BERLIN (AP) -- German officials on Tuesday said Opel will receive bridge loans to keep it running while the government weighs investors' bids for General Motors Corp.'s embattled European unit.
Ulrich Wilhelm, a spokesman for Chancellor Angela Merkel, said bank executives and leaders from states home to Opel factories met Tuesday in Berlin to discuss the structure of the financing.
"This discussion was about the clarification of questions related to the bridge financing," Wilhelm said. "Good progress was made, further steps will be taken."
Regional authorities and bank officials, speaking on condition of anonymity because the plan had not been finalized, confirmed that the financing would be a partnership between federal and state governments as well as state-controlled banks.
Opel has said it will need euro1 billion ($1.4 billion) in fresh capital over the next month.
Bids to invest in or acquire Opel are due to the German government on Wednesday.
Fiat CEO Sergio Marchionne met Opel union leaders in Frankfurt Tuesday to discuss the Italian carmaker's plan.
Berthold Huber, chief of the IG-Metall union that represents many Opel workers, said his meeting with Marchionne was positive, if not definitive.
"I don't expect the big pitch in a first conversation," Huber said.
Fiat SpA wants to wrap GM Europe, which includes Opel, into a global car-making powerhouse along with Chrysler LLC.
Canadian auto parts maker Magna International has also said it is considering a stake in Opel, as has the association representing Opel dealers in Europe. Last Friday the European Opel Dealer Association endorsed a plan to seek a minority stake of up to 20 percent by investing euro500 million ($680 million).
Magna did not comment.
Germany's Bild newspaper reported that Ripplewood, a U.S. investment firm, was also preparing a bid.
A spokeswoman for the Economy Ministry did not respond to requests for comment on Ripplewood's interest.
Two Russian companies, carmaker GAZ Group and state lender Sberbank, have also reportedly been considering bids. Both companies declined to comment Tuesday.
Huber said after an 1½-hour meeting with Marchionne that any investor must protect Opel's capital and liquidity. He said his union is concerned about corporate culture differences between Italy's Fiat and the German-based car maker, and about overlap in their products and plants.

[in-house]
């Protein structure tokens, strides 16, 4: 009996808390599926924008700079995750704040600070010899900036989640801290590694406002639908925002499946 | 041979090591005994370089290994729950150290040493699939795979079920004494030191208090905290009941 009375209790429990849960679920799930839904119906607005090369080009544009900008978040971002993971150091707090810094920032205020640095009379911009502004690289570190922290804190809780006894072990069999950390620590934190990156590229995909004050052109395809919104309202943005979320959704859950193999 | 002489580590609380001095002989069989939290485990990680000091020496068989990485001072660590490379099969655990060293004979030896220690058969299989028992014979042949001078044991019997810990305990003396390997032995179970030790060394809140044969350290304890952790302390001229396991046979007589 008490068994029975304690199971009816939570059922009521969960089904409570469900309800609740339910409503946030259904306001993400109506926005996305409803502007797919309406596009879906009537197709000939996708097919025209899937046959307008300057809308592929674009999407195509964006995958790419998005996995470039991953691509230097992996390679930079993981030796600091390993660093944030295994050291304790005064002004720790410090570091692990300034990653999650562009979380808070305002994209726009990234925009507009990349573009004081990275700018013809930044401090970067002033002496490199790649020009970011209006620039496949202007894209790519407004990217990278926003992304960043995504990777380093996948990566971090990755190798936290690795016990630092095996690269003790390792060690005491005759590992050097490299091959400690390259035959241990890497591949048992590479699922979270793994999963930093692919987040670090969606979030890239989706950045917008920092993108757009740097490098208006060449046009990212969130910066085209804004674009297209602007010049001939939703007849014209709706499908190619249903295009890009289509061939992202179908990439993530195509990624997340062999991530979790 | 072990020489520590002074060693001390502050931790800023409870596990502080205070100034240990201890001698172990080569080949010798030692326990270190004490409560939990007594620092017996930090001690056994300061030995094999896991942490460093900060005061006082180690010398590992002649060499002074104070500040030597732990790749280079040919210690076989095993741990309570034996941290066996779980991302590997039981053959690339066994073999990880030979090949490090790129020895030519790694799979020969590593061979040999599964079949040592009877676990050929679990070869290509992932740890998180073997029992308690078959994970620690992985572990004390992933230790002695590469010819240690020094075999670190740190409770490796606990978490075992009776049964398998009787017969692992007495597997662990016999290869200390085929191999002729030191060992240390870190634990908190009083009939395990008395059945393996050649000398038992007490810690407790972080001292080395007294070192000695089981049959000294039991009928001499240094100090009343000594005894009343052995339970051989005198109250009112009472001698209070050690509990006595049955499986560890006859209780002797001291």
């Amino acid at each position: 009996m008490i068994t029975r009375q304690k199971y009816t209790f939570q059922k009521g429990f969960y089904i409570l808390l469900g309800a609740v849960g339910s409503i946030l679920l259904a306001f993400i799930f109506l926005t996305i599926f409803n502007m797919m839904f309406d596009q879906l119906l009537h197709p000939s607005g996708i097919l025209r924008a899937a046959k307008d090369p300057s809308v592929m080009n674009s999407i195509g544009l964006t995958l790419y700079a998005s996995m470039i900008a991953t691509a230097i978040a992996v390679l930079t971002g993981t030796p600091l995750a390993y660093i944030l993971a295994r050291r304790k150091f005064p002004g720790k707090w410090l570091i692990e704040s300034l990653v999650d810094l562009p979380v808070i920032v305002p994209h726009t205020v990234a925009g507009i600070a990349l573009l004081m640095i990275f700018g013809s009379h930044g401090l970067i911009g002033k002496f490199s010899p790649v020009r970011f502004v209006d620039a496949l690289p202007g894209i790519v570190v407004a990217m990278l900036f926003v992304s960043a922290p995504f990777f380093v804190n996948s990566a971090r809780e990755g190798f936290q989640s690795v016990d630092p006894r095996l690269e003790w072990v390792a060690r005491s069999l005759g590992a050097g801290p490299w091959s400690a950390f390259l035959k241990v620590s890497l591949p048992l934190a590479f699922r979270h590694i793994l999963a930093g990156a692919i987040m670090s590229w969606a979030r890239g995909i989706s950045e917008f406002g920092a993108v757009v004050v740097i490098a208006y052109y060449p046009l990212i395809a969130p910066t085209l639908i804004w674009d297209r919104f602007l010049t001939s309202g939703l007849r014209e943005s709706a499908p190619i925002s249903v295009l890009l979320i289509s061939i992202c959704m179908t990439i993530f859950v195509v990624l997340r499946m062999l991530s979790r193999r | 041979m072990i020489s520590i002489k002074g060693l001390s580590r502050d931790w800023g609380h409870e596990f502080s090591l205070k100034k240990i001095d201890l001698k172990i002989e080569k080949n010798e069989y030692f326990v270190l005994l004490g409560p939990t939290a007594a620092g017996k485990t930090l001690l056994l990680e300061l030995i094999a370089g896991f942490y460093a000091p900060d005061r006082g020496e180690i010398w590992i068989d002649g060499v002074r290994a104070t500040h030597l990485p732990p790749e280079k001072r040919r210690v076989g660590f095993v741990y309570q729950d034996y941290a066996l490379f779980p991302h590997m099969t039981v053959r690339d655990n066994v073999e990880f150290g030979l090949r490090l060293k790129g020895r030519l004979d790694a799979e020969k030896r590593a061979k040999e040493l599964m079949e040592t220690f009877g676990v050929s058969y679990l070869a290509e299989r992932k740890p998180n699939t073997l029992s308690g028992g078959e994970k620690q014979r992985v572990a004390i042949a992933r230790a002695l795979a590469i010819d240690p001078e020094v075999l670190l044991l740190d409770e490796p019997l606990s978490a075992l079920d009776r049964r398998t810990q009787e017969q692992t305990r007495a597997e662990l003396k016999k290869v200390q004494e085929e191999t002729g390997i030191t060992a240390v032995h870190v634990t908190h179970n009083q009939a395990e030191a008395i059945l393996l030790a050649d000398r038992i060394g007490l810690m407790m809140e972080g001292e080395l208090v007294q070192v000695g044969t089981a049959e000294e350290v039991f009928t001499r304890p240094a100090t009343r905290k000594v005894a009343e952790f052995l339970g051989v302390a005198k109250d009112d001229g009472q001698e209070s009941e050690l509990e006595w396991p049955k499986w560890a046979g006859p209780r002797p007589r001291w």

Ferdinand Dudenhoeffer, the director of the Center for Automotive Research in Gelsenkirchen, said those redundancies and related fears of overcapacity make Magna a better partner for Opel.
"With Magna, Opel can expand in Europe however it likes, without any of its own company's interests working against it," Dudenhoeffer said.
Preserving jobs, Huber said, is an imperative. Marchionne has said that he does not intend to close any of Opel's four plans in Germany.
With national elections in September, lawmakers from both parties that share a "grand coalition" government are keen to preserve a company that employs some 25,000 people in Germany, nearly half GM Europe's total work force.
Willi Diez, director of the Institute for Automobile Economics in Geislingen, said Opel would be lucky to capitalize on that political momentum and secure its future soon.
"Time is working against Opel," Diez said. "After the election, Opel won't have the same political support that they have today."
Merkel has ruled out direct state aid for Opel, but the government has said it would put the car maker into trusteeship if GM files for bankruptcy and no investor has yet secured the European unit. Discussing that scenario on Friday, Economy Minister Karl-Theodor zu Guttenberg said Opel could also file for bankruptcy.
Deputy economy minister Hartmut Schauerte said Tuesday in Berlin that Opel may not technically meet the requirements for aid from existing bailout funds. He added, however, that Opel could receive government credit anyway because lawmakers from both parties have pledged to preserve the carmaker.
"Eventually it will be a political decision," Schauerte said.
Merkel is scheduled to discuss plans for Opel Wednesday with top officials including her economy and finance ministers and her challenger in September's elections, vice chancellor Frank-Walter Steinmeier.
The Economy Ministry said Monday that a negotiating team may travel to Washington later this week to help Opel's case after reviewing the investors' bids.
Associated Press Writer Guido Rijkhoek reported from Frankfurt.